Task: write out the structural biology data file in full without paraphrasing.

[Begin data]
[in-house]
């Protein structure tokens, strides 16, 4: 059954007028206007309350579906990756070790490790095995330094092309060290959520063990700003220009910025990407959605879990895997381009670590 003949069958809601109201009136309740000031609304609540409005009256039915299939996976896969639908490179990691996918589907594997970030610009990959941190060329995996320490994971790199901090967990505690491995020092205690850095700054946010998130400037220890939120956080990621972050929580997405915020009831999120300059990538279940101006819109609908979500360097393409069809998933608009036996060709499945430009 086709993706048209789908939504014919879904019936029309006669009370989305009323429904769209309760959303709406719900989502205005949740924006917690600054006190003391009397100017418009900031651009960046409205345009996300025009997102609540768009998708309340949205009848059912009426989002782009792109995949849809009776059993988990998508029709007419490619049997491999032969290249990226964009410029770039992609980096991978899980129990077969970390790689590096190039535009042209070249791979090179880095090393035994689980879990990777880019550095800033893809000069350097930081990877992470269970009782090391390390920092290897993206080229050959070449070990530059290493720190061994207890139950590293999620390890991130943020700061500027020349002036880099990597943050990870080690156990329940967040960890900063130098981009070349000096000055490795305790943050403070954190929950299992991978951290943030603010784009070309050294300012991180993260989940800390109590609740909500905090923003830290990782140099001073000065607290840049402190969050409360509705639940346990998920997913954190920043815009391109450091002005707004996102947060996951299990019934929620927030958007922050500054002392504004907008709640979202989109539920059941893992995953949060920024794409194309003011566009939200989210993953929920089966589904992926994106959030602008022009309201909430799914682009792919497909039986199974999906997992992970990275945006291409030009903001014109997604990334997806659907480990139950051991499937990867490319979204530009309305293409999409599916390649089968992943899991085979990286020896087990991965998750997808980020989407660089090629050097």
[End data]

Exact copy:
[in-house]
């Protein structure tokens, strides 16, 4: 059954007028206007309350579906990756070790490790095995330094092309060290959520063990700003220009910025990407959605879990895997381009670590 003949069958809601109201009136309740000031609304609540409005009256039915299939996976896969639908490179990691996918589907594997970030610009990959941190060329995996320490994971790199901090967990505690491995020092205690850095700054946010998130400037220890939120956080990621972050929580997405915020009831999120300059990538279940101006819109609908979500360097393409069809998933608009036996060709499945430009 086709993706048209789908939504014919879904019936029309006669009370989305009323429904769209309760959303709406719900989502205005949740924006917690600054006190003391009397100017418009900031651009960046409205345009996300025009997102609540768009998708309340949205009848059912009426989002782009792109995949849809009776059993988990998508029709007419490619049997491999032969290249990226964009410029770039992609980096991978899980129990077969970390790689590096190039535009042209070249791979090179880095090393035994689980879990990777880019550095800033893809000069350097930081990877992470269970009782090391390390920092290897993206080229050959070449070990530059290493720190061994207890139950590293999620390890991130943020700061500027020349002036880099990597943050990870080690156990329940967040960890900063130098981009070349000096000055490795305790943050403070954190929950299992991978951290943030603010784009070309050294300012991180993260989940800390109590609740909500905090923003830290990782140099001073000065607290840049402190969050409360509705639940346990998920997913954190920043815009391109450091002005707004996102947060996951299990019934929620927030958007922050500054002392504004907008709640979202989109539920059941893992995953949060920024794409194309003011566009939200989210993953929920089966589904992926994106959030602008022009309201909430799914682009792919497909039986199974999906997992992970990275945006291409030009903001014109997604990334997806659907480990139950051991499937990867490319979204530009309305293409999409599916390649089968992943899991085979990286020896087990991965998750997808980020989407660089090629050097």